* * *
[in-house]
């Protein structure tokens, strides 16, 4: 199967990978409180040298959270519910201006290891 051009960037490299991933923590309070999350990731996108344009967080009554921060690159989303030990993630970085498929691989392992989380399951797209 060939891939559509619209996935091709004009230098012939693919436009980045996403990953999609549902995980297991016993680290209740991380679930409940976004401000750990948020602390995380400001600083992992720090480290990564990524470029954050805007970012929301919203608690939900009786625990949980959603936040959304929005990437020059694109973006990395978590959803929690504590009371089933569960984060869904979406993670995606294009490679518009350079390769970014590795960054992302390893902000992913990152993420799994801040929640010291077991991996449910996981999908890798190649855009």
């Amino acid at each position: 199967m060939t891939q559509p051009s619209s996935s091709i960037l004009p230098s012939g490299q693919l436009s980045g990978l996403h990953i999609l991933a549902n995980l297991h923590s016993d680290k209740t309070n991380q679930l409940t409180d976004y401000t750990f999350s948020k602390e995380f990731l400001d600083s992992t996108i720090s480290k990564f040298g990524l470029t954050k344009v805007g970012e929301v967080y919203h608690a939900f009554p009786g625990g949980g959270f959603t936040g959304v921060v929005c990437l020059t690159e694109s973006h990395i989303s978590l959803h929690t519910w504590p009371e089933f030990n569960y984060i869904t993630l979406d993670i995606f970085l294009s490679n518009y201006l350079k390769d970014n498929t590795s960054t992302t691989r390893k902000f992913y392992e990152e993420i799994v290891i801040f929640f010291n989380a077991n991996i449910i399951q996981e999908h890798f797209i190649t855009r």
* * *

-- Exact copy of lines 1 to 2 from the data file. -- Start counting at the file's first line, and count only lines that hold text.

[in-house]
């Protein structure tokens, strides 16, 4: 199967990978409180040298959270519910201006290891 051009960037490299991933923590309070999350990731996108344009967080009554921060690159989303030990993630970085498929691989392992989380399951797209 060939891939559509619209996935091709004009230098012939693919436009980045996403990953999609549902995980297991016993680290209740991380679930409940976004401000750990948020602390995380400001600083992992720090480290990564990524470029954050805007970012929301919203608690939900009786625990949980959603936040959304929005990437020059694109973006990395978590959803929690504590009371089933569960984060869904979406993670995606294009490679518009350079390769970014590795960054992302390893902000992913990152993420799994801040929640010291077991991996449910996981999908890798190649855009």